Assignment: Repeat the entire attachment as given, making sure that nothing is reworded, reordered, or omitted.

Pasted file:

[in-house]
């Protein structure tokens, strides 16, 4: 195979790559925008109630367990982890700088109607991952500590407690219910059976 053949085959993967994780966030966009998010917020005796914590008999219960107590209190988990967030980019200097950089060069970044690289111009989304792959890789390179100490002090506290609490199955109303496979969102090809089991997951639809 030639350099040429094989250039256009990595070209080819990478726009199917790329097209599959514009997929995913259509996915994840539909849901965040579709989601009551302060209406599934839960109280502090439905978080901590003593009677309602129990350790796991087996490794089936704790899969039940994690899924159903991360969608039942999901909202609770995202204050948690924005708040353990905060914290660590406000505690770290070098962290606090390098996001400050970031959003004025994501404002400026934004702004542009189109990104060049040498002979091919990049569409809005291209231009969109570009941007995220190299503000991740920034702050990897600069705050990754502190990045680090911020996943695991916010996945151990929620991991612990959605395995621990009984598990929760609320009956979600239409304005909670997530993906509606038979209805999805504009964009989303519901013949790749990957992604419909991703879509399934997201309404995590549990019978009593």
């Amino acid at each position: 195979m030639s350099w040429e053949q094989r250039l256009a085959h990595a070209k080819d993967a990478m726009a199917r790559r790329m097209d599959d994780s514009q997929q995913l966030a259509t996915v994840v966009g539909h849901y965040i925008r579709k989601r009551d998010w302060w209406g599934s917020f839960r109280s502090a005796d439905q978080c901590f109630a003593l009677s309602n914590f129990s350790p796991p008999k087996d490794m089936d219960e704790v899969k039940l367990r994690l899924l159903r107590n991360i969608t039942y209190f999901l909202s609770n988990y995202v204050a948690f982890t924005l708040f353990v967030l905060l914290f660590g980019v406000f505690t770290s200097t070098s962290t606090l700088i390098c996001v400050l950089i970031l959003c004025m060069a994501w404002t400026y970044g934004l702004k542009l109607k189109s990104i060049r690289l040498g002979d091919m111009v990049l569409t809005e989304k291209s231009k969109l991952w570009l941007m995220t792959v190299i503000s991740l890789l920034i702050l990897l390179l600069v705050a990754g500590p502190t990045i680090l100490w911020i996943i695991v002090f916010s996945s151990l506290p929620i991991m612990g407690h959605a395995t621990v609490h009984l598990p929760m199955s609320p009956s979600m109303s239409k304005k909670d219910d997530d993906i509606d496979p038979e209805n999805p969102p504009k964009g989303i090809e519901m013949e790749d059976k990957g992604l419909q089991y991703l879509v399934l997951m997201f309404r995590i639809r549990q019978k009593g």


[in-house]
């Protein structure tokens, strides 16, 4: 195979790559925008109630367990982890700088109607991952500590407690219910059976 053949085959993967994780966030966009998010917020005796914590008999219960107590209190988990967030980019200097950089060069970044690289111009989304792959890789390179100490002090506290609490199955109303496979969102090809089991997951639809 030639350099040429094989250039256009990595070209080819990478726009199917790329097209599959514009997929995913259509996915994840539909849901965040579709989601009551302060209406599934839960109280502090439905978080901590003593009677309602129990350790796991087996490794089936704790899969039940994690899924159903991360969608039942999901909202609770995202204050948690924005708040353990905060914290660590406000505690770290070098962290606090390098996001400050970031959003004025994501404002400026934004702004542009189109990104060049040498002979091919990049569409809005291209231009969109570009941007995220190299503000991740920034702050990897600069705050990754502190990045680090911020996943695991916010996945151990929620991991612990959605395995621990009984598990929760609320009956979600239409304005909670997530993906509606038979209805999805504009964009989303519901013949790749990957992604419909991703879509399934997201309404995590549990019978009593």
């Amino acid at each position: 195979m030639s350099w040429e053949q094989r250039l256009a085959h990595a070209k080819d993967a990478m726009a199917r790559r790329m097209d599959d994780s514009q997929q995913l966030a259509t996915v994840v966009g539909h849901y965040i925008r579709k989601r009551d998010w302060w209406g599934s917020f839960r109280s502090a005796d439905q978080c901590f109630a003593l009677s309602n914590f129990s350790p796991p008999k087996d490794m089936d219960e704790v899969k039940l367990r994690l899924l159903r107590n991360i969608t039942y209190f999901l909202s609770n988990y995202v204050a948690f982890t924005l708040f353990v967030l905060l914290f660590g980019v406000f505690t770290s200097t070098s962290t606090l700088i390098c996001v400050l950089i970031l959003c004025m060069a994501w404002t400026y970044g934004l702004k542009l109607k189109s990104i060049r690289l040498g002979d091919m111009v990049l569409t809005e989304k291209s231009k969109l991952w570009l941007m995220t792959v190299i503000s991740l890789l920034i702050l990897l390179l600069v705050a990754g500590p502190t990045i680090l100490w911020i996943i695991v002090f916010s996945s151990l506290p929620i991991m612990g407690h959605a395995t621990v609490h009984l598990p929760m199955s609320p009956s979600m109303s239409k304005k909670d219910d997530d993906i509606d496979p038979e209805n999805p969102p504009k964009g989303i090809e519901m013949e790749d059976k990957g992604l419909q089991y991703l879509v399934l997951m997201f309404r995590i639809r549990q019978k009593g």